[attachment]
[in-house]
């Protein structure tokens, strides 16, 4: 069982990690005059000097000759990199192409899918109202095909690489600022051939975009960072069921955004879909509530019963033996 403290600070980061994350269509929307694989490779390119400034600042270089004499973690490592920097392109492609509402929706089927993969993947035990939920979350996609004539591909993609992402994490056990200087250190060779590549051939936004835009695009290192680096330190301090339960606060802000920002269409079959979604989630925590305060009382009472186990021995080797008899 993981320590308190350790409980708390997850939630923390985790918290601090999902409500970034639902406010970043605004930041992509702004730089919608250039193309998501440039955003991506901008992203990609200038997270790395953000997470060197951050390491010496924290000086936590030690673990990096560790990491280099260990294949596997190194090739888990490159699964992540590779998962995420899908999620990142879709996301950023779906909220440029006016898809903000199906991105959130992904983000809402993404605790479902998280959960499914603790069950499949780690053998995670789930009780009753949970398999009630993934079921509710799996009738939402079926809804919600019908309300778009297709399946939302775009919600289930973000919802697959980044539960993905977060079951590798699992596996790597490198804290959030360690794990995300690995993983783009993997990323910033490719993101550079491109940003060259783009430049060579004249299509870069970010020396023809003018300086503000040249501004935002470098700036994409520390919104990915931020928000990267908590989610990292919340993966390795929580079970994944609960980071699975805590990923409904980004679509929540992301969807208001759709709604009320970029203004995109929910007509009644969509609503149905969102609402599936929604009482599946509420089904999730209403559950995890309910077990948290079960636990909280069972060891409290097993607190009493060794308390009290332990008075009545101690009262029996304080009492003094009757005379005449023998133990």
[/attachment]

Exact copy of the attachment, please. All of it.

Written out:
[in-house]
């Protein structure tokens, strides 16, 4: 069982990690005059000097000759990199192409899918109202095909690489600022051939975009960072069921955004879909509530019963033996 403290600070980061994350269509929307694989490779390119400034600042270089004499973690490592920097392109492609509402929706089927993969993947035990939920979350996609004539591909993609992402994490056990200087250190060779590549051939936004835009695009290192680096330190301090339960606060802000920002269409079959979604989630925590305060009382009472186990021995080797008899 993981320590308190350790409980708390997850939630923390985790918290601090999902409500970034639902406010970043605004930041992509702004730089919608250039193309998501440039955003991506901008992203990609200038997270790395953000997470060197951050390491010496924290000086936590030690673990990096560790990491280099260990294949596997190194090739888990490159699964992540590779998962995420899908999620990142879709996301950023779906909220440029006016898809903000199906991105959130992904983000809402993404605790479902998280959960499914603790069950499949780690053998995670789930009780009753949970398999009630993934079921509710799996009738939402079926809804919600019908309300778009297709399946939302775009919600289930973000919802697959980044539960993905977060079951590798699992596996790597490198804290959030360690794990995300690995993983783009993997990323910033490719993101550079491109940003060259783009430049060579004249299509870069970010020396023809003018300086503000040249501004935002470098700036994409520390919104990915931020928000990267908590989610990292919340993966390795929580079970994944609960980071699975805590990923409904980004679509929540992301969807208001759709709604009320970029203004995109929910007509009644969509609503149905969102609402599936929604009482599946509420089904999730209403559950995890309910077990948290079960636990909280069972060891409290097993607190009493060794308390009290332990008075009545101690009262029996304080009492003094009757005379005449023998133990």